On June 20, at approximately 5:00 p.m., Night Hotel Manager Mike Barr received a verbal complaint from Hotel guest Mrs. Rosen, stating that Halink had been rude to her and her two sons at the Governor's Club Lounge when Halink denied service to her sons who were under age 21 and ineligible to drink at the Governor's Club Lounge. Barr then went to the Governor's Club and spoke with Halink about Mrs. Rosen's complaint. At this time, there was one guest in the Lounge watching television approximately 15 feet away from Barr and Halink. When Barr inquired about Mrs. Rosen's complaint, Halink slammed the newspaper down that he had been reading and referred to Mrs. Rosen as "that fucking cunt." Barr noted that the guest then present in the Club looked up at the time Halink made this statement and looked toward he and Halink, but there is no record evidence to show that the customer, in fact, heard Halink's comment.

Barr immediately reported this incident to Jeanne Doege, Human Resources Director, by calling her at home. On June 21, 2002, Rooms Director Woodward gave Halink a written warning concerning this incident, citing the verbal warning given by Whorrell on April 30, 2002, as previous corrective action. In the written warning, Woodward stated "filthy and disrespectful comments about guests, employees or in general will not be tolerated in any Hotel public areas." 4/ Halink grieved the issuance of the written warning dated June 21, 2002. In his testimony herein, Halink admitted using the words that were attributed to him by Barr, but stated that he had spoken in a quiet voice and he believed that the guest in the room had not heard him.

4/ Woodward did not seek any information from Halink before he issued Halink the written warning described above.

On August 3, 2002, Halink was the bartender at the Governor's Club Lounge. That evening two ladies, Lynn Secrist and Janis Strupp, came into the bar according to Ms. Secrist's comment card, they asked Halink to serve them two Bud Lights. Halink told them that the Governor's Club did not have any Bud Light. At some point, the ladies told Halink that they

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had some Bud Light in their room and Halink told them "Fine. Go back to your room." Secrist stated on her comment card that she and Strupp were "a little shocked by Halink's comment." In his testimony in this case, Halink admitted making the statement attributed to him by Secrist.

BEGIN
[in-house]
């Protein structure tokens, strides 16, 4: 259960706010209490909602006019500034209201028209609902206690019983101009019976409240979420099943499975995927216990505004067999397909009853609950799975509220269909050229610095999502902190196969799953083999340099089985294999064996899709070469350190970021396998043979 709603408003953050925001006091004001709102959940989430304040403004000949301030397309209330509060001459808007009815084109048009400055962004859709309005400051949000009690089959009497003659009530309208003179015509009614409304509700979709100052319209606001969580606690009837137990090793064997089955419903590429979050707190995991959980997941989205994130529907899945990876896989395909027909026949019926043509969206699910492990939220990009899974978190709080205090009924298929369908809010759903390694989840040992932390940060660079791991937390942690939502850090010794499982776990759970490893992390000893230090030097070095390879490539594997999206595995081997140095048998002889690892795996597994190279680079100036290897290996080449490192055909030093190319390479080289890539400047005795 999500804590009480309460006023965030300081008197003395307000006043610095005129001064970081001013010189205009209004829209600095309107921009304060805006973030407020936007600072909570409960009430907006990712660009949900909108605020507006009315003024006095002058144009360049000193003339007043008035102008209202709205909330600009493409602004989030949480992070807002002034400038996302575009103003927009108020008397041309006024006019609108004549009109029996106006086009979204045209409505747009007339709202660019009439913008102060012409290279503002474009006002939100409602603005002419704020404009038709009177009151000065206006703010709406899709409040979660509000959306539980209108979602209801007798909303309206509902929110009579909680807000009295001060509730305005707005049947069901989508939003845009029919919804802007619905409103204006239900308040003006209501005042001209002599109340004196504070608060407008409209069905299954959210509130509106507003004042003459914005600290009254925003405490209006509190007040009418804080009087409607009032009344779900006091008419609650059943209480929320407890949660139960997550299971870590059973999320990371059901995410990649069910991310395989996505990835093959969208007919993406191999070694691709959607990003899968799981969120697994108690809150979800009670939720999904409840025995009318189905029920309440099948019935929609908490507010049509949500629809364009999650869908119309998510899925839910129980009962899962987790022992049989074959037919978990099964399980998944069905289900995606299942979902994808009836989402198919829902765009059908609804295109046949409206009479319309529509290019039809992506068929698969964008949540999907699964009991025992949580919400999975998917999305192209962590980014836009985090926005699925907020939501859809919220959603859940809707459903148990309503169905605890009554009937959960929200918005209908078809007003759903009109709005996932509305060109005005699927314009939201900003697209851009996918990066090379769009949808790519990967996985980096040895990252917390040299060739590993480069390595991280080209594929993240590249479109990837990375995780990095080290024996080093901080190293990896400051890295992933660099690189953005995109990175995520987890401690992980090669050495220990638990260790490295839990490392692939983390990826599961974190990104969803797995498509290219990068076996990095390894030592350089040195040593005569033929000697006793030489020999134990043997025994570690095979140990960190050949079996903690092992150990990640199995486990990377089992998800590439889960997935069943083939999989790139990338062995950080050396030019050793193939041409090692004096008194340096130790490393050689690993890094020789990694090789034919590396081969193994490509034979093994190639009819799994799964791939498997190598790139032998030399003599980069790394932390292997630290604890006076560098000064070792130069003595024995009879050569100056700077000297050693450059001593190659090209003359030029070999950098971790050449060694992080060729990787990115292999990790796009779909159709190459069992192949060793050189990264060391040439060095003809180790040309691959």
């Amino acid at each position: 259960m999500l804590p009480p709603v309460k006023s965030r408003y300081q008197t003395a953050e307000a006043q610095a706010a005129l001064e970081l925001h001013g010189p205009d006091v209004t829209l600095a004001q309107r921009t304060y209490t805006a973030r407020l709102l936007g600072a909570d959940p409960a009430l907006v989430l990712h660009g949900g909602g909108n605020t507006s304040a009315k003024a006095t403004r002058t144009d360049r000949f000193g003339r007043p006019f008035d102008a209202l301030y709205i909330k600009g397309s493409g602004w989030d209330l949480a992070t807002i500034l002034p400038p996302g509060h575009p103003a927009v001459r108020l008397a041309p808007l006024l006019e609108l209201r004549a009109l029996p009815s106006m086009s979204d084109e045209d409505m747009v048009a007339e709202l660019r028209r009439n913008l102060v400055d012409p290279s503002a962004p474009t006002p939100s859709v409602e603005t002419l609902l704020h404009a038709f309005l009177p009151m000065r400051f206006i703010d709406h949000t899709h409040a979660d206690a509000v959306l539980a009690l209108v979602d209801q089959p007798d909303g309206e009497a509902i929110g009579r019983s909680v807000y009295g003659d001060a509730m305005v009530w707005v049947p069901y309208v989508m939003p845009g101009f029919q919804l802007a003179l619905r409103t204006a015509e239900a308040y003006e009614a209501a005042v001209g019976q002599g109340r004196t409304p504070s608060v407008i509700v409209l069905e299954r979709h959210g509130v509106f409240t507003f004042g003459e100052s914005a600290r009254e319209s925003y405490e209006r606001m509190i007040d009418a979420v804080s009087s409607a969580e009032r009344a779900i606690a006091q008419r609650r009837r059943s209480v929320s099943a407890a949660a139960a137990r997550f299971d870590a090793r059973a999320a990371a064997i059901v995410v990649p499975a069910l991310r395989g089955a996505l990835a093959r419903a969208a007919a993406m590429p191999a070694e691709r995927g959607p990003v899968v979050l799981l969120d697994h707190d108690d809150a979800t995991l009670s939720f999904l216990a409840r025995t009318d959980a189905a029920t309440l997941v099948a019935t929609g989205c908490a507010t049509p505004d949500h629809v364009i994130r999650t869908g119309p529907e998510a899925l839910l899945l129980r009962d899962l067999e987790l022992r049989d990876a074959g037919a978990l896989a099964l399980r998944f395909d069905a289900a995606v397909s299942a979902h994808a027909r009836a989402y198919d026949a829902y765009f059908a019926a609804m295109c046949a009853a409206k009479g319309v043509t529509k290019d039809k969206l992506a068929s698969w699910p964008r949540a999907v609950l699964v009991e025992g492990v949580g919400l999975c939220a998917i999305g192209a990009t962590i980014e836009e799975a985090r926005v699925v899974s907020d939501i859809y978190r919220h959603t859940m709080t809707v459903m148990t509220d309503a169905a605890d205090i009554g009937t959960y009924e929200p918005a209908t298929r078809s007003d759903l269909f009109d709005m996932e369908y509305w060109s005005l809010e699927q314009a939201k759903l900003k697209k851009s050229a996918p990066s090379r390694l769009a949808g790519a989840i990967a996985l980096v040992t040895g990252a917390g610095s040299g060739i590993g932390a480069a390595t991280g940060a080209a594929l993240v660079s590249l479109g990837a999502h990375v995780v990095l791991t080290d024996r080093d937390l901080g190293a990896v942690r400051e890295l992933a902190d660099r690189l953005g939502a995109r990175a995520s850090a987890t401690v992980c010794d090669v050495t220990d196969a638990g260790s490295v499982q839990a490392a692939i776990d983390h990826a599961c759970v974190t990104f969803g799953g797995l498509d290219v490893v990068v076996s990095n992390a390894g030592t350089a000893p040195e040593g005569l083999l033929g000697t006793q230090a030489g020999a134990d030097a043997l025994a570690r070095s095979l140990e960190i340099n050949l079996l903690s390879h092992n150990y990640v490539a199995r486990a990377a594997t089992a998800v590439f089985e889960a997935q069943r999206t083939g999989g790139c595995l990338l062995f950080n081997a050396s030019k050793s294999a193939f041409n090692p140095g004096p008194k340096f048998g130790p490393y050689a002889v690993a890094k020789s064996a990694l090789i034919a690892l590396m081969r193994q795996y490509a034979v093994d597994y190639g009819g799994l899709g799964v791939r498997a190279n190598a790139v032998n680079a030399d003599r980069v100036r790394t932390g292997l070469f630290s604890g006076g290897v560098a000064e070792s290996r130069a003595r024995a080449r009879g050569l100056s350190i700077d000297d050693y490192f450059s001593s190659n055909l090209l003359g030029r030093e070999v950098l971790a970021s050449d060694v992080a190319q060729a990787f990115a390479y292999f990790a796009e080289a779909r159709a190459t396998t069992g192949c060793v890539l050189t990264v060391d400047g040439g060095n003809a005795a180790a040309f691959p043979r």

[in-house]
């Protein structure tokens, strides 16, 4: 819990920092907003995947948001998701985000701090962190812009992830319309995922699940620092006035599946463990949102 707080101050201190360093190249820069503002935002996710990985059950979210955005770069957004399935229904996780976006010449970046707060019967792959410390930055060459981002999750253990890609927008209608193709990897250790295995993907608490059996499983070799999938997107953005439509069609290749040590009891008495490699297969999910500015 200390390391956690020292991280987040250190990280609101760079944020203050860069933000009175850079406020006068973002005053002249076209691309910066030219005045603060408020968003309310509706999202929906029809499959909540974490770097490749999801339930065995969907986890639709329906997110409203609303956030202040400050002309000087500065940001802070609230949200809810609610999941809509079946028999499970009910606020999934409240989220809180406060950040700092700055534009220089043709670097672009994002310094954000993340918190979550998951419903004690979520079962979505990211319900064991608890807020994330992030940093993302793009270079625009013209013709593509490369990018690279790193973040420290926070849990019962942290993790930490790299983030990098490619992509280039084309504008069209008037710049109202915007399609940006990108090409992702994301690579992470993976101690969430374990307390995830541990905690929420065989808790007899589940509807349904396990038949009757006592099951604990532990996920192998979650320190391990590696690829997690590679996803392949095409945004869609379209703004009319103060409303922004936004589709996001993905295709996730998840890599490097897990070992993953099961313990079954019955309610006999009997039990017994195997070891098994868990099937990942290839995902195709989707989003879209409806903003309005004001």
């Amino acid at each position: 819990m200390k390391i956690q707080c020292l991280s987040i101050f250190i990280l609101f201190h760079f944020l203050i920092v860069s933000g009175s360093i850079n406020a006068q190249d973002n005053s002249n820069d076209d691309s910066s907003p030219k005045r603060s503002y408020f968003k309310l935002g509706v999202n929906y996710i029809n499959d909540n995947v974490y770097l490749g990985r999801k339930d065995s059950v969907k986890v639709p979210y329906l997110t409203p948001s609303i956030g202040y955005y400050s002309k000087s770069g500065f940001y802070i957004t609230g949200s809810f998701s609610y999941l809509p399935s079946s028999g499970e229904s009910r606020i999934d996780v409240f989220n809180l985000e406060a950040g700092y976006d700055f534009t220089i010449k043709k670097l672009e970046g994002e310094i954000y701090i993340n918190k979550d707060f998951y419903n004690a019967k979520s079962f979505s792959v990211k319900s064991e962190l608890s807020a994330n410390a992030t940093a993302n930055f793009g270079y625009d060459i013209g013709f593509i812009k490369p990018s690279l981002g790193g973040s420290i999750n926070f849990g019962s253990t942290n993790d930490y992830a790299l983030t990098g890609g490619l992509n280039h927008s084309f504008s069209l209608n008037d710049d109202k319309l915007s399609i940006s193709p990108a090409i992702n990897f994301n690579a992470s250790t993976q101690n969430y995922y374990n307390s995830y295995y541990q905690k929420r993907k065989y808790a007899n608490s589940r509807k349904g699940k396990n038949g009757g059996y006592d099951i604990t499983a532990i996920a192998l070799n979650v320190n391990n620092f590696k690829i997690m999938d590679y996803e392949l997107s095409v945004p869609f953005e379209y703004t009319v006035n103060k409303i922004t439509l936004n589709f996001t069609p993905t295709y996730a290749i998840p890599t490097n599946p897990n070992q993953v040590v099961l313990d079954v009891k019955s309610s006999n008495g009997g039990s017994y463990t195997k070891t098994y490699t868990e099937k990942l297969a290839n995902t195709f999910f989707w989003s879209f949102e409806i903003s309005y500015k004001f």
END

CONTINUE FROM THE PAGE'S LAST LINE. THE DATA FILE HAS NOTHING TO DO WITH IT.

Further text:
Luke interviewed both Secrist and Strupp over the telephone to confirm the details of the comment cards both of them submitted after their stay. 5/ Luke requested that both Strupp and Secrist submit letters regarding the incident to the Hotel and both women did so. Secrist's letter confirmed the statements she made on her comment card. On her separate comment card, Strupp stated ". . . Jackson of the Governor's Club was the unfriendliest and unprofessional employee I have ever come across in a Hotel atmosphere. He ruined most of the entire evening for us. We were unable to take advantage of the beverages/appetizers and atmosphere of the Governor's Club." Strupp also stated that she did not feel she could provide a positive recommendation for anyone inquiring about the Madison Hotel.

5/ Notably, Secrist's comment card indicated the conversational exchange described above but Strupp's did not. However, Strupp stated on her comment card "we were snapped at and treated so unprofessionally . . . we didn't take advantage of beverages/appetizers!" referring to Halink in the Governor's Club Lounge. Strupp also stated that the staff of the Hotel was "wonderful, other than Jackson in the Governor's Club."

On August 13, 2002, following the above investigation of the incident, Rooms Director Woodward issued Halink a one-day suspension prior to his beginning work on that date. 6/ The counseling form accompanying this suspension stated:

This is a critical point for Jackson. Another such incident for [sic] disrespectful service towards a guest will result in the final stage of disciplinary action and may include termination. 7/